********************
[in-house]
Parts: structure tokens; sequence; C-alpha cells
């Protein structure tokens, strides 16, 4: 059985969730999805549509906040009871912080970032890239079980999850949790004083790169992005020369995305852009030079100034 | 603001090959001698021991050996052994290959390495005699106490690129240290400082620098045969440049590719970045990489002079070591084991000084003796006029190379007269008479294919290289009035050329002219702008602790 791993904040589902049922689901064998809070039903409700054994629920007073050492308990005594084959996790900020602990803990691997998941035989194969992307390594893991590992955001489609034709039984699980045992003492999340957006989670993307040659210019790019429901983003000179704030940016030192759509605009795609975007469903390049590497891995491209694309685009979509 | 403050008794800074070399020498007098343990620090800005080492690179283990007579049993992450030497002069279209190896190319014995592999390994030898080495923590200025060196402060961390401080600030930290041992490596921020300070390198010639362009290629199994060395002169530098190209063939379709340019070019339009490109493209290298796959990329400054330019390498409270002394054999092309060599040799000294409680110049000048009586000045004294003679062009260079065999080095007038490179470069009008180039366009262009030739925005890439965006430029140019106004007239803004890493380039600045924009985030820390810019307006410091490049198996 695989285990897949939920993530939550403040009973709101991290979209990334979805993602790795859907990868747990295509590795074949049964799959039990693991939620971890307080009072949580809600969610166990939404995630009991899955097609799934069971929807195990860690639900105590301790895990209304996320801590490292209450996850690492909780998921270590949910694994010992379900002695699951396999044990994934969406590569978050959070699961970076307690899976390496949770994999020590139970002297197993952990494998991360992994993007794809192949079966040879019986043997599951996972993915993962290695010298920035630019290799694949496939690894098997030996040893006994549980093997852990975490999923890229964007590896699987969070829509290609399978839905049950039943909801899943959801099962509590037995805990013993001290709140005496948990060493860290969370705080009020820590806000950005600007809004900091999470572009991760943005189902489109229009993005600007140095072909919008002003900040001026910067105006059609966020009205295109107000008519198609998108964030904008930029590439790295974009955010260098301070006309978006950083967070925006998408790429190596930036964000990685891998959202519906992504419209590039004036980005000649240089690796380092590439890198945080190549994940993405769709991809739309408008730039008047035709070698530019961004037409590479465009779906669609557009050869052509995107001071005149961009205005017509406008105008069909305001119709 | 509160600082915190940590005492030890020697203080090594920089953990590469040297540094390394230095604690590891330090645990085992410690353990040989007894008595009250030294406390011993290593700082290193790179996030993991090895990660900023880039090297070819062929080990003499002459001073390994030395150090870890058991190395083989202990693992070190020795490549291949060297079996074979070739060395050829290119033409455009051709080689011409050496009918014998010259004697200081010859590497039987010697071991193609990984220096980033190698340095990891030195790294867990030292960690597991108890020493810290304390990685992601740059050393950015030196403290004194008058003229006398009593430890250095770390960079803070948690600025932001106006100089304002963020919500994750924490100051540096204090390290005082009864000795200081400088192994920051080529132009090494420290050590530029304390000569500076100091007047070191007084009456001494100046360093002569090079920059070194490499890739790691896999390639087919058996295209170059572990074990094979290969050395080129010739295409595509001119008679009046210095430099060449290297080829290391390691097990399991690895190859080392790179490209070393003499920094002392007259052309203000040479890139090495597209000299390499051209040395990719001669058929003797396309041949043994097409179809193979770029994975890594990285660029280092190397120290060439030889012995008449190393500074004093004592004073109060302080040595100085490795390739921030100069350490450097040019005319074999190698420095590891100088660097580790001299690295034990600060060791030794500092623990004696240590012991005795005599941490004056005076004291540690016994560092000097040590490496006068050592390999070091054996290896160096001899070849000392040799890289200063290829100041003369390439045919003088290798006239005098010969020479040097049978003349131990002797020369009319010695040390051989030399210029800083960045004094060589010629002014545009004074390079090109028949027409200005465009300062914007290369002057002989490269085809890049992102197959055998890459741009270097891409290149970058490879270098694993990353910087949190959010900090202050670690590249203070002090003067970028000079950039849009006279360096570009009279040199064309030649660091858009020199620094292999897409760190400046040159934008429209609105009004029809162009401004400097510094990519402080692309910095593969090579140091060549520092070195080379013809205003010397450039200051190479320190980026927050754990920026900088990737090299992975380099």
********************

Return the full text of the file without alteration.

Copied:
[in-house]
Parts: structure tokens; sequence; C-alpha cells
């Protein structure tokens, strides 16, 4: 059985969730999805549509906040009871912080970032890239079980999850949790004083790169992005020369995305852009030079100034 | 603001090959001698021991050996052994290959390495005699106490690129240290400082620098045969440049590719970045990489002079070591084991000084003796006029190379007269008479294919290289009035050329002219702008602790 791993904040589902049922689901064998809070039903409700054994629920007073050492308990005594084959996790900020602990803990691997998941035989194969992307390594893991590992955001489609034709039984699980045992003492999340957006989670993307040659210019790019429901983003000179704030940016030192759509605009795609975007469903390049590497891995491209694309685009979509 | 403050008794800074070399020498007098343990620090800005080492690179283990007579049993992450030497002069279209190896190319014995592999390994030898080495923590200025060196402060961390401080600030930290041992490596921020300070390198010639362009290629199994060395002169530098190209063939379709340019070019339009490109493209290298796959990329400054330019390498409270002394054999092309060599040799000294409680110049000048009586000045004294003679062009260079065999080095007038490179470069009008180039366009262009030739925005890439965006430029140019106004007239803004890493380039600045924009985030820390810019307006410091490049198996 695989285990897949939920993530939550403040009973709101991290979209990334979805993602790795859907990868747990295509590795074949049964799959039990693991939620971890307080009072949580809600969610166990939404995630009991899955097609799934069971929807195990860690639900105590301790895990209304996320801590490292209450996850690492909780998921270590949910694994010992379900002695699951396999044990994934969406590569978050959070699961970076307690899976390496949770994999020590139970002297197993952990494998991360992994993007794809192949079966040879019986043997599951996972993915993962290695010298920035630019290799694949496939690894098997030996040893006994549980093997852990975490999923890229964007590896699987969070829509290609399978839905049950039943909801899943959801099962509590037995805990013993001290709140005496948990060493860290969370705080009020820590806000950005600007809004900091999470572009991760943005189902489109229009993005600007140095072909919008002003900040001026910067105006059609966020009205295109107000008519198609998108964030904008930029590439790295974009955010260098301070006309978006950083967070925006998408790429190596930036964000990685891998959202519906992504419209590039004036980005000649240089690796380092590439890198945080190549994940993405769709991809739309408008730039008047035709070698530019961004037409590479465009779906669609557009050869052509995107001071005149961009205005017509406008105008069909305001119709 | 509160600082915190940590005492030890020697203080090594920089953990590469040297540094390394230095604690590891330090645990085992410690353990040989007894008595009250030294406390011993290593700082290193790179996030993991090895990660900023880039090297070819062929080990003499002459001073390994030395150090870890058991190395083989202990693992070190020795490549291949060297079996074979070739060395050829290119033409455009051709080689011409050496009918014998010259004697200081010859590497039987010697071991193609990984220096980033190698340095990891030195790294867990030292960690597991108890020493810290304390990685992601740059050393950015030196403290004194008058003229006398009593430890250095770390960079803070948690600025932001106006100089304002963020919500994750924490100051540096204090390290005082009864000795200081400088192994920051080529132009090494420290050590530029304390000569500076100091007047070191007084009456001494100046360093002569090079920059070194490499890739790691896999390639087919058996295209170059572990074990094979290969050395080129010739295409595509001119008679009046210095430099060449290297080829290391390691097990399991690895190859080392790179490209070393003499920094002392007259052309203000040479890139090495597209000299390499051209040395990719001669058929003797396309041949043994097409179809193979770029994975890594990285660029280092190397120290060439030889012995008449190393500074004093004592004073109060302080040595100085490795390739921030100069350490450097040019005319074999190698420095590891100088660097580790001299690295034990600060060791030794500092623990004696240590012991005795005599941490004056005076004291540690016994560092000097040590490496006068050592390999070091054996290896160096001899070849000392040799890289200063290829100041003369390439045919003088290798006239005098010969020479040097049978003349131990002797020369009319010695040390051989030399210029800083960045004094060589010629002014545009004074390079090109028949027409200005465009300062914007290369002057002989490269085809890049992102197959055998890459741009270097891409290149970058490879270098694993990353910087949190959010900090202050670690590249203070002090003067970028000079950039849009006279360096570009009279040199064309030649660091858009020199620094292999897409760190400046040159934008429209609105009004029809162009401004400097510094990519402080692309910095593969090579140091060549520092070195080379013809205003010397450039200051190479320190980026927050754990920026900088990737090299992975380099």